The Institute of Economic Affairs (IEA) says the persistent high cost of credit is unjustified while banks reap huge profits, and has asked the Central Bank to begin to regulate interest rates.
A senior economist, Dr. John K. Kwakye, speaking on behalf of the Institute, suggested that the Bank of Ghana impose a cap on interest-rate spreads to curb the industry’s profits, and take further regulatory action to induce banks to lower their lending rates and spreads.
“We think that spreads of 20 percent or more are unacceptable. We are therefore imploring the monetary authorities to exercise their mandate to regulate interest rates. In particular, we have suggested that, for a start, they impose a cap on interest-rate spreads of, say, 10 percentage points.”
Though the Institute’s suggestion could be seen as a call for interest-rate controls, Dr. Kwakye said it is not the equivalent of a control-regime, which is an environment nobody wants to return to.
“This is done everywhere, even in the US. We are not asking for a fixation of lending or deposit rates. We are saying that if banks lend at 30 percent, for instance, then they should pay at least 20 percent on deposits.”
He blamed the high lending rates on a mix of factors, including banks’ high operational costs, the levels of bad debts and costs related to lending risks.
But he added: “The continued high profitability of banks in spite of these costs, however, suggests that the high cost of credit is unjustified and is propped up by an uncompetitive, oligopolistic industry.”
Despite low inflation and continued signals to ease sent by the Central Bank through the setting of its benchmark policy rate, lending rates have remained close to a 30 percent average with tight collateral conditions.
One of the IEA’s other proposals is that the regulator considers reducing the reserve requirement from 9 to 5 percent to lower bank’s cost of funds, which has also been linked to the expensive cost of credit in the industry.
The newly-established Credit Reference Bureau should also be supported to collect the needed information on borrowers to reduce credit risks and, consequently, credit costs, the Institute urged.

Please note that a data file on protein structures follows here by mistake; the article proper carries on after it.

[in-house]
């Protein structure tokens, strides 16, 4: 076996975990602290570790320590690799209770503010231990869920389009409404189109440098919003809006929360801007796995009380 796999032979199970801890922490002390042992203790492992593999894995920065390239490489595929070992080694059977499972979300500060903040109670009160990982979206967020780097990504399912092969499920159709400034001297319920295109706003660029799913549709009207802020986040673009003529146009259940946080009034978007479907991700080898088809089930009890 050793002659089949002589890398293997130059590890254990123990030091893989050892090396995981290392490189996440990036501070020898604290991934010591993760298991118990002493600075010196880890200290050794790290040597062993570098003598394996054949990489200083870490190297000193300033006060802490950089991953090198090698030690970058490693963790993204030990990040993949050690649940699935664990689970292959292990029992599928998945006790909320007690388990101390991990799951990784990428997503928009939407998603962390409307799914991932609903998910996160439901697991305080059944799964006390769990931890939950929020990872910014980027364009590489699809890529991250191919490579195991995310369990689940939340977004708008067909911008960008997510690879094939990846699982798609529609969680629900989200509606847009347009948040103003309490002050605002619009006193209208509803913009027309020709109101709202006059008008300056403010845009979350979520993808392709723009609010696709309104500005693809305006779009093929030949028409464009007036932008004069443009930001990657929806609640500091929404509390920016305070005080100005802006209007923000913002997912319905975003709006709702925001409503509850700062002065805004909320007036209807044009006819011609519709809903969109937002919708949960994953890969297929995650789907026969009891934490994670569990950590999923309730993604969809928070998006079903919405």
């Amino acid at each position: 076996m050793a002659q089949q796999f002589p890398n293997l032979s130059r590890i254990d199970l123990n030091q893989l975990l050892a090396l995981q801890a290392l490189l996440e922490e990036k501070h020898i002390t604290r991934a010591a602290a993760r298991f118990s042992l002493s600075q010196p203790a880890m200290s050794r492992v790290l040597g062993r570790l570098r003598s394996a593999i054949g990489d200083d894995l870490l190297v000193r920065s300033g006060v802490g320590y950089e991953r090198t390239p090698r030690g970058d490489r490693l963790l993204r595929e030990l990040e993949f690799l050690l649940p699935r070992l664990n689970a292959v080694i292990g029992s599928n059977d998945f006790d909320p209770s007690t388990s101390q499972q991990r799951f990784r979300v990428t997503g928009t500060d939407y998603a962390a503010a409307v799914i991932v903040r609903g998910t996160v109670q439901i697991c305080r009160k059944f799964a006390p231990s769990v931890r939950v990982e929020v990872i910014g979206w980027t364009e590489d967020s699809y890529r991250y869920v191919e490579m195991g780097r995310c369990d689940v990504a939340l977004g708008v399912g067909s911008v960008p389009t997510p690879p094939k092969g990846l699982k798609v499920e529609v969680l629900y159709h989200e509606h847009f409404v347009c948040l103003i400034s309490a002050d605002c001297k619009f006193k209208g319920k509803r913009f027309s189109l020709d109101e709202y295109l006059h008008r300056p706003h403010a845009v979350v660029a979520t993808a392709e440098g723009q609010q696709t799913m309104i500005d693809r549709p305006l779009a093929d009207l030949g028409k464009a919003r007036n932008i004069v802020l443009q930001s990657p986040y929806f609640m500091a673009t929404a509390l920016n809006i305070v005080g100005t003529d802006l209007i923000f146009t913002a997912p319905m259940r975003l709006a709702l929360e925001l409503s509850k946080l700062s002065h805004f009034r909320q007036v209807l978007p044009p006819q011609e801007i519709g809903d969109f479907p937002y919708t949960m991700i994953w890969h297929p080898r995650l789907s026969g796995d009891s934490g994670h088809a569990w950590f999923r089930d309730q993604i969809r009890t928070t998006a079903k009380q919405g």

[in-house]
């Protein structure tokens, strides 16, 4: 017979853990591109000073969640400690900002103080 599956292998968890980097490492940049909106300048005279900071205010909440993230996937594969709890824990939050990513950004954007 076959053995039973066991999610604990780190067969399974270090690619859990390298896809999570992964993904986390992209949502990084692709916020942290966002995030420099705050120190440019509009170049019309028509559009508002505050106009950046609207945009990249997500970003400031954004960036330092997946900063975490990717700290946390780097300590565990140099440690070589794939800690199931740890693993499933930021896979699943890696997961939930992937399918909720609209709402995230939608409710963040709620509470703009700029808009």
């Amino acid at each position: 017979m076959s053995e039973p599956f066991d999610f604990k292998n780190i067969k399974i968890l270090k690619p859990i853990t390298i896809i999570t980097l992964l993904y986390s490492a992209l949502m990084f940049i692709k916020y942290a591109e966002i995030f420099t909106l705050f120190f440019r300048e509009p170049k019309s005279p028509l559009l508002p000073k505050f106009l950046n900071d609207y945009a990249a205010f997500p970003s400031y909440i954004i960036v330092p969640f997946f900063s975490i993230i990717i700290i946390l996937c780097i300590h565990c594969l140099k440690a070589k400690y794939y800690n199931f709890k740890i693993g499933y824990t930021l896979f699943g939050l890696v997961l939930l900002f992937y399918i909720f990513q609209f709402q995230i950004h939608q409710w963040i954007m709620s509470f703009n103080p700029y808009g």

The Central Bank’s latest survey of credit conditions revealed an easing of credit stance towards large enterprises, but a net tightening towards small and medium-sized enterprises, which lenders find riskier to do business with because of their structural and operational deficiencies.
The survey also found that the share of net loans and advances in banks’ assets declined to 35 percent in June 2011 from 41 percent in June 2010. Meanwhile, the proportion of investment (in both bills and securities) in total assets increased from 25.4 percent to 31.4 percent within the same period.
The industry’s profit performance was more bullish as at June 2011 compared to 12 months before. Pre-tax earnings were up by 70 percent within the period, and after-tax income jumped by 66 percent.
In July, Central Bank Governor Kwesi Amissah-Arthur announced the formation of an independent ad hoc committee to look into how banks determine their base rates as a first step to unravelling the industry’s high lending rates.
The report of the committee has been received by the Governor, who says he is still studying its findings and recommendations.
It is expected that the outcome of this effort will bring standardisation and transparency into the determination of banks’ base and lending rates.
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